Joy

Keeping a Journal and 52 Stories

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I’ll be writing in my journal about how much snow we got today and how the boys went outside to sled and play in it. This was just a couple hours after snow-blowing our driveway and sweeping off my son’s truck.

I was a very good girl last year and kept a detailed journal from February through December. In the past, my journaling has been rather inconsistent, but I’m confident my sporadic efforts will add up nicely to give a sweet picture of my life for my future great-great grandchildren, especially if I keep the habit up and add childhood memories as I go.

There are many benefits to keeping a journal. For me, writing in a journal is therapeutic. It’s like a friend who is always available to only listen and never judge! I’ve also found that writing down special moments or occasions soon after they happen keeps those memories fresh and accurate. When my kids have read my childhood journal entries, they’ve realized that even with our generation gaps, we have a lot in common (such as peer pressure). But most of all, I’ve come to recognize and appreciate many of my blessings, big and small.

  • A journal can be as simple as a spiral notebook or you can find pretty or themed journals at bookstores such as Barnes and Noble.
  • Always date each entry.
  • Write from your heart and be honest. Share your ups and your downs of life.
  • You never know. Your trials and mistakes and the way you handle them or learned from them might inspire or help someone years from now.
  • Get detailed! Saying you had a fun day won’t mean anything unless you list the specific events that made it fun.
  • Write both first and last names of people you mention, and add their relationship to you.
  • Don’t worry about spelling or perfect penmanship. If you make a mistake, just cross it out instead of ripping out the page and starting over. Cross outs and doodles give your journal personality! I’ve even glued paper items into my journal, such as a turtle drawing my niece made for me or a ticket stub.
  • Think outside the box if you want. I created a type of journal by printing out personal email conversations I had years ago with my sister and my closest friends, while I lived in Peru. I put each printout in protective sleeves and compiled them in a binder. Bloggers who journal in their posts can turn their blog into books with services such as blog2print.com (I’ve never used this so I can’t vouch for it.)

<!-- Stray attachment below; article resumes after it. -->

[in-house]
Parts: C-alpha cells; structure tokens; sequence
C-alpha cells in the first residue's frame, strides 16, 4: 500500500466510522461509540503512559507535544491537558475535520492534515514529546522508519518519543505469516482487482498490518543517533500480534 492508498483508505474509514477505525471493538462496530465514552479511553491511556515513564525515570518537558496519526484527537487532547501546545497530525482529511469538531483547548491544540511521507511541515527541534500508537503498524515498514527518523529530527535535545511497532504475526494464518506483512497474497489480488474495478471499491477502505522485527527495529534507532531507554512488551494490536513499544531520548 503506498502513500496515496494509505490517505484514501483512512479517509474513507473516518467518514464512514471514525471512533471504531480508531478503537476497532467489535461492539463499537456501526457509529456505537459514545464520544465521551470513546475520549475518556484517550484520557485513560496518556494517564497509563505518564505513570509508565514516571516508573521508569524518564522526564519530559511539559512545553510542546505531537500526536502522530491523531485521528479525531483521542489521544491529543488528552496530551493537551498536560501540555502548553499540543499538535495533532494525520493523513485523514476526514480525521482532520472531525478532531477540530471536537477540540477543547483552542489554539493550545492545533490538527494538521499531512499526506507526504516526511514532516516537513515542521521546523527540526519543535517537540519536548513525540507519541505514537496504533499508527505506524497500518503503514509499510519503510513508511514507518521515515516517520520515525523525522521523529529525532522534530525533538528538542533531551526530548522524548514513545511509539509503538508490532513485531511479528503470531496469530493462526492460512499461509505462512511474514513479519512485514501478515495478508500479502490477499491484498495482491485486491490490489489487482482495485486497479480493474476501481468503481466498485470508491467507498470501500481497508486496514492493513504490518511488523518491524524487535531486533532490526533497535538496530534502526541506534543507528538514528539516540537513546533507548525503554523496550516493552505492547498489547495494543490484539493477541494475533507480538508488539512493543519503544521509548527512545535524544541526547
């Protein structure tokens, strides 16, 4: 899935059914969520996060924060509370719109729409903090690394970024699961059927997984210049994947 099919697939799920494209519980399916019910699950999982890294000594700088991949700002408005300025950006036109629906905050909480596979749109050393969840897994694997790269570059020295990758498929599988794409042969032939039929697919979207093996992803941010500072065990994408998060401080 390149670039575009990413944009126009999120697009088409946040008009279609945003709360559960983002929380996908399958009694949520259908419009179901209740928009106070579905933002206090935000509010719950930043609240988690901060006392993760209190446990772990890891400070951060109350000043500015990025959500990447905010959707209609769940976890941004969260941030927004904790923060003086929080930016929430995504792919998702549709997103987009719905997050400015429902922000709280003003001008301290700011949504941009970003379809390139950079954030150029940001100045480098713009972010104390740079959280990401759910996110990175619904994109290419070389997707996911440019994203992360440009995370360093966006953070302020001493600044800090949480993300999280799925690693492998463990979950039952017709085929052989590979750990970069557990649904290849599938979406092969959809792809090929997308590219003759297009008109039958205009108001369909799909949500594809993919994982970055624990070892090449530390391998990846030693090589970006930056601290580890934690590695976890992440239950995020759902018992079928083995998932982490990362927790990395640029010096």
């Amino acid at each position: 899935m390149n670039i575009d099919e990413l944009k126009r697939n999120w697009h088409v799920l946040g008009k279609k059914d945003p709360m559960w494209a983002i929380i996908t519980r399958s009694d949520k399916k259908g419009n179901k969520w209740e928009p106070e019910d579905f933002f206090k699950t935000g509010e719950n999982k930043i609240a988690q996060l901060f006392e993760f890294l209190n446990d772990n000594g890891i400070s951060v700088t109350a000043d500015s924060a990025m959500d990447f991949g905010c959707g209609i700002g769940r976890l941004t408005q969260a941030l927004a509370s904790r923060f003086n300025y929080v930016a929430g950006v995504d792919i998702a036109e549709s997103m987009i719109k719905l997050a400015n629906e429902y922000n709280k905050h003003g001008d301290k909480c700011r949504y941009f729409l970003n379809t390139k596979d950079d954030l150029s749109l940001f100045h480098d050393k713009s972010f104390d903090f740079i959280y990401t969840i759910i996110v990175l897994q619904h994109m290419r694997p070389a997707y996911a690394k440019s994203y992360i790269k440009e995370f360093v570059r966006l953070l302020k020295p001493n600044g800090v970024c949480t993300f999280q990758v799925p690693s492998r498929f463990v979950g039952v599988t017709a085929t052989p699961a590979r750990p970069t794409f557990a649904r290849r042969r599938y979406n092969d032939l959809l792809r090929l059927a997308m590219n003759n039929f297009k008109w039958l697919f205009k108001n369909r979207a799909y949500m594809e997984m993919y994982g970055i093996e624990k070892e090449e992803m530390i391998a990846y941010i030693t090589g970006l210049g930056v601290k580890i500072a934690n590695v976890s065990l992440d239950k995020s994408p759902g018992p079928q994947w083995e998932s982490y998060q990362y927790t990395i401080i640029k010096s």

Today I came across this article on familysearch.org that has a challenge, called, the 52 Stories project, which I’m going to do this year. I’m hoping some of my readers will join me. The idea is to record (in any form) one life story each week of this year. The best way to do this is by random memory. If you don’t know where to start, try asking yourself one of these questions.

Here is a snippet from the article that stood out to me:

“On nearly every headstone, no matter how plain or ornate, is carved one universal symbol. It’s a simple horizontal line—a dash—separating two significant dates. The first marks the day one precious soul entered this mortal life. The second marks his or her inevitable journey onward.

A well-known poem by Linda Ellis, “The Dash,” speaks of this symbol:

“For that dash represents all the time
that they spent alive on earth.
And now only those who loved them
know what that little line is worth.”

We are each, right now, standing somewhere in the middle of our own individual dashes.”

♥ Do you keep a journal? If you decide to participate in the 52 Stories challenge, let me know! ♥

 

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15 thoughts on “Keeping a Journal and 52 Stories

  1. I detail journal when we travel and are on holidays. For years, I’ve thought about doing it daily but figure it would be boring reading and therefore never got around to it. I often wish I kept track, especially when the family was younger. You have stirred the idea in me again, thanks.

    Liked by 1 person

    1. Travel/vacation journals are a great way to keepsake those special times. I hope you do try a daily or weekly journal this year. There’s more than just the mundane to write about. Thoughts and memories will be sure to find their way in. 😊

      Liked by 1 person

  2. I’ve tried journaling off and on for as long as I can remember, but while I start out good I always trail off to writing nothing. My life is ho-hum that I began just jotting down grocery lists/costs of things, and petrol pricing as I find that interesting when reading journals from earlier times. That didn’t keep interested enough to keep doing it though. I’ve tried travel journaling too. Now I’m trying a watercolor journal, and my photography is sort of a journal I suppose in a loose way.

    Best of luck to your and your 52 stories endeavour! I hope you’ll share some here too.

    Liked by 1 person

    1. Grocery lists, petrol pricing, that’s funny! I’m sure your posterity will find even those things interesting! Love the watercolor journal idea. That will be beautiful! Your blog is definitely a journal of delightful photos. 🙂

      Liked by 1 person

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